Do you work in the economics area?
    No, economics is merely a hobby for me. I am an engineer by trade.

    Quote Originally Posted by Billy T
    That is why I suggested that US could be reduce to an agriculture economy trying (not very well) to compete with the likes of Brazil where nature has given more sun and rain etc.
    Err... the United States already produces way, way more agriculture than Brazil. Brazil may have sun and rain, but it doesn't have much topsoil. America's agricultural output is roughly ten times that of Brazil, as seen here:

    http://www.fas.usda.gov/wap/circular...ap%2002-06.pdf

    The US has been a collossus of world agriculture for as long as anybody can remember; I'm not sure where you got the idea they'd have trouble competing with Brazil...

    Quote Originally Posted by Billy T
    Generally speaking US industrial infrastructure is a generation behind.
    Heavy industry, maybe. But the US has very much shifted away from heavy industry, so it's not a very big portion of the economy anymore. American high-tech infrastructue is a generation ahead of anywhere else, and the light industry is as good as anywhere. Don't forget that US military industry is state-of-the art, and far from insignificant.

    Quote Originally Posted by Billy T
    The US economy / infrastructure of 1905 was better equipped to withstand a great increase in price of oil (or energy in general)
    Not really. The energy intensity of the US economy (BTUs consumed per dollar of GDP) has consistently gone down over the past decades. As of now, the Chinese economy is 4 times as energy intensive as America's:

    http://www.eia.doe.gov/emeu/cabs/chinaenv.html

    It might have been less sensitive to the price of oil in 1905 (which isn't surprising for a coal-based economy), but it was much MORE sensitive to the price of energy overall.

    My overall feeling about your theory is that it overstates the importance of Taiwan and the US in China's strategic calculus. In the first place, the Taiwanese independence movement is pretty much shot, and America seems to be on-board with China's strategy of economic integration and peaceful integration of Taiwan. So I don't know that it's really they're top concern, or that there's a significant chance of them doing anything bold on that front. I agree with the broad idea that China is looking to increase its international standing mainly through economic measures, but I think you have the mechanics of how prosperity is applied to foreign policy all wrong. It's less of a "gun" and more of a "if you want us to scratch your back, you better scratch ours." If China were to try to leverage its economy to overturn the basic strategic position of the US, the whole thing would rapidly escalate into a military confrontation which, as you've already stated, they would lose. I just can't see the US standing still while China makes a blatant move to destroy the American economy and infrastructure. Even if the plan worked on the US as you say, you can't fire an economic gun without shooting yourself in the foot: their economy will get hammered in the process, and they have no way of ensuring that they'll come out on top in the resulting turmoil. Even discounting the US, they'd face an angry populace at home, and Russia and Japan on their borders.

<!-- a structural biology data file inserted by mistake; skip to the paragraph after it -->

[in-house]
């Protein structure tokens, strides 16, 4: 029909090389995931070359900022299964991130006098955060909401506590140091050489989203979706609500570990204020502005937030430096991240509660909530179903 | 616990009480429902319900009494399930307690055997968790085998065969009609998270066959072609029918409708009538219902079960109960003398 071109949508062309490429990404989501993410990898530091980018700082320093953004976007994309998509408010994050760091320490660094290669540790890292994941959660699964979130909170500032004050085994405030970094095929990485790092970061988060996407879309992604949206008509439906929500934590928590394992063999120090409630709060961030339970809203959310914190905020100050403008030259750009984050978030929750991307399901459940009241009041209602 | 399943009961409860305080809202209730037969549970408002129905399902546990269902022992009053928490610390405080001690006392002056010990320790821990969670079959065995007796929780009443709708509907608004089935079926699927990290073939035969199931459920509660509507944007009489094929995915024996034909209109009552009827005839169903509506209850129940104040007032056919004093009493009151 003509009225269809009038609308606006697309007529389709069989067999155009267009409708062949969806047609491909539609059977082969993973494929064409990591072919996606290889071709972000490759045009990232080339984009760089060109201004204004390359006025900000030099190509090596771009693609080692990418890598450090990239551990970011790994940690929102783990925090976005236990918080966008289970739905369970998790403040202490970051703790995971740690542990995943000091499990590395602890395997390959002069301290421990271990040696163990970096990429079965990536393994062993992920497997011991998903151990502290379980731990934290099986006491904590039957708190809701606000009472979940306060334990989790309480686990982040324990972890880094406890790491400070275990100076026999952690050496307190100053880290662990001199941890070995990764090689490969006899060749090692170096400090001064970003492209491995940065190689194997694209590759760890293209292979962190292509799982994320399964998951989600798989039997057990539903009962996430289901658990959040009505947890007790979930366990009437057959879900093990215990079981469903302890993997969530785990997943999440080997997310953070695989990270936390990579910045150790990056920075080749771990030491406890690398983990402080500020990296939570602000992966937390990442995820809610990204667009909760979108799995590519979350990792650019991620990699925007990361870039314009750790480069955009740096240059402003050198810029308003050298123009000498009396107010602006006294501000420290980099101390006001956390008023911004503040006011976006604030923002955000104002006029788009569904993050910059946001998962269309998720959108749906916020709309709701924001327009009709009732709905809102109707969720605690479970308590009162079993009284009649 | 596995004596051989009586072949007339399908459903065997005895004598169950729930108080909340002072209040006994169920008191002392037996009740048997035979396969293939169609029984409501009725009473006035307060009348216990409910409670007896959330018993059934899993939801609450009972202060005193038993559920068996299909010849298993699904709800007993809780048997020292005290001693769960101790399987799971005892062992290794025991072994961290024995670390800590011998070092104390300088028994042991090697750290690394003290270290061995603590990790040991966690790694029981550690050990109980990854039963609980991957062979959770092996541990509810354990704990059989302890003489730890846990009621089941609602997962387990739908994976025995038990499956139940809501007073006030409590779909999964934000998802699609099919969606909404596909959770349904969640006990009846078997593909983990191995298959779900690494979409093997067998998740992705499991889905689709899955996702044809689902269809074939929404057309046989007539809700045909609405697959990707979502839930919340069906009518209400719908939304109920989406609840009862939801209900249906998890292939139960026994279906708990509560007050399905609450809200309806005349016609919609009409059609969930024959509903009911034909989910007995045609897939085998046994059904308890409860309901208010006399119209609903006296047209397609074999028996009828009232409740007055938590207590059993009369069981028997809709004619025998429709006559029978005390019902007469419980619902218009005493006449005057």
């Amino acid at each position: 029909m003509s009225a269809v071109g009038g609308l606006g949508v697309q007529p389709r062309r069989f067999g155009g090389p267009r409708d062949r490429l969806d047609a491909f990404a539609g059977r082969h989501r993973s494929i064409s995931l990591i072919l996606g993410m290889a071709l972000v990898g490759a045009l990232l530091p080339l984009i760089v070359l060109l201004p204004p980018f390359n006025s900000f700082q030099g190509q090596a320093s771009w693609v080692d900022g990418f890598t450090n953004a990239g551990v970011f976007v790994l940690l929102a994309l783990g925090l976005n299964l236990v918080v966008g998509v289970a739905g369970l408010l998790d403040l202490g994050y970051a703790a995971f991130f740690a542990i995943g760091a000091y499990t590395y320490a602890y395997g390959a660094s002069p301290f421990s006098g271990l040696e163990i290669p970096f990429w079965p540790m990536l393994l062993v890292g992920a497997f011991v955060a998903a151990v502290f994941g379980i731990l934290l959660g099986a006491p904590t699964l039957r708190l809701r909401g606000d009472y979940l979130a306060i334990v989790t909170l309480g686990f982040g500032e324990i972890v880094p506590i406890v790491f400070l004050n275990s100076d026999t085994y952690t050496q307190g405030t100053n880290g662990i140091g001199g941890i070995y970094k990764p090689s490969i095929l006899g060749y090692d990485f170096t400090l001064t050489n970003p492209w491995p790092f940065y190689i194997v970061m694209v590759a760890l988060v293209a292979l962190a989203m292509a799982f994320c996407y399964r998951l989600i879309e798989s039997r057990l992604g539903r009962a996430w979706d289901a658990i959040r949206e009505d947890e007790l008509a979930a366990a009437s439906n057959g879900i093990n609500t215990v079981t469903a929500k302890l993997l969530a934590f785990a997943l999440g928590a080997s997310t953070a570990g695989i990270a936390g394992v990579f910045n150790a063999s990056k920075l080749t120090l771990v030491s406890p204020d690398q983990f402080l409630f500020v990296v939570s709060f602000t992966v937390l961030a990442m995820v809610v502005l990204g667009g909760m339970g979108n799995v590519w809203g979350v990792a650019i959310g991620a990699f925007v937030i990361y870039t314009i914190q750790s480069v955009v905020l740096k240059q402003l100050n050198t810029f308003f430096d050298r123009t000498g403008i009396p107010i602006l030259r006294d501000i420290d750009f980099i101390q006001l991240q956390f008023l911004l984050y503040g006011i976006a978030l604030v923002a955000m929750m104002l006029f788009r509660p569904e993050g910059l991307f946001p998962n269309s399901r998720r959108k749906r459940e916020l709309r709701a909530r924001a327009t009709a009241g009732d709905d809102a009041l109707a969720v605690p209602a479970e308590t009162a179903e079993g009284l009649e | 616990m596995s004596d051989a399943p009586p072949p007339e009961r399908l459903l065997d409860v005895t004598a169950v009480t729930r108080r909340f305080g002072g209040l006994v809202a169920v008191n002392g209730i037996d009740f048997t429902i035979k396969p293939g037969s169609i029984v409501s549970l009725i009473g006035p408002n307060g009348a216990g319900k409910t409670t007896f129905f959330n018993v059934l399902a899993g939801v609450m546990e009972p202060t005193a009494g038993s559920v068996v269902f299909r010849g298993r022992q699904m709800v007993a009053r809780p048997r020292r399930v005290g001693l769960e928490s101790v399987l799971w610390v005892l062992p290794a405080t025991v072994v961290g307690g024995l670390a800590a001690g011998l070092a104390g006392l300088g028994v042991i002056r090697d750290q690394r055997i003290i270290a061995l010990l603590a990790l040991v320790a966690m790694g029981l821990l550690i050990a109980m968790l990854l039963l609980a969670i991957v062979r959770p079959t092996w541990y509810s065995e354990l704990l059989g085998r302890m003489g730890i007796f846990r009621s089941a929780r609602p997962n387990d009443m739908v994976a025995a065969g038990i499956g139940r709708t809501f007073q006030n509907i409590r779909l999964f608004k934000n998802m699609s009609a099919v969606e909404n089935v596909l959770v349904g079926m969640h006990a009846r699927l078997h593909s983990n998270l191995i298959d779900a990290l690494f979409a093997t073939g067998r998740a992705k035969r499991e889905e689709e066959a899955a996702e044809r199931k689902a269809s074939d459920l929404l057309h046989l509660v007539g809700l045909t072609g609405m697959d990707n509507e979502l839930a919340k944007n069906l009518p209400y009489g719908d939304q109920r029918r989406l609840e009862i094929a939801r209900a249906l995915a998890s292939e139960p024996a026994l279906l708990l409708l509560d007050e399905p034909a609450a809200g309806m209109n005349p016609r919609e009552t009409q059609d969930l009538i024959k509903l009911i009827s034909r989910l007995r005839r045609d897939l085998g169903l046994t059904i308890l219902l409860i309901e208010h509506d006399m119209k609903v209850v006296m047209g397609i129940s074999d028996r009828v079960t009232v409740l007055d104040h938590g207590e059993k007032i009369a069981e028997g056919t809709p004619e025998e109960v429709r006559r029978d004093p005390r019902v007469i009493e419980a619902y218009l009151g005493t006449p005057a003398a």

11. #511
    Please use Sugar Cane Alcohol Billy T's Avatar
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    You win.
    I really have enjoyed our discussion. I have learned a lot from you. Again you produced great references. You are better at getting good data than many "professionals" are and certainly better than my newspaper, where many of my "facts" come from. I was not surprised to see US produces more than order of magnitude more wheat than Brazil, as that crop likes colder climates, but fact that US produces 6 times more "coarse grains" did surprize me. I was over extending / generalizing the fact that last year I read Brazil had surpassed US in soybean production (in my local news paper, of course.)

    About the only parts of my view unchanged (well, even they may be a little modified, thanks to your good knowledge) is that:
    1) The continuing 50 year embarassment of "renigade" Taiwan is intollerable to the CP of the mainland. They will get it back some way. All hope it is peacefully and they are making progress in this, despite the last Taiwan election results.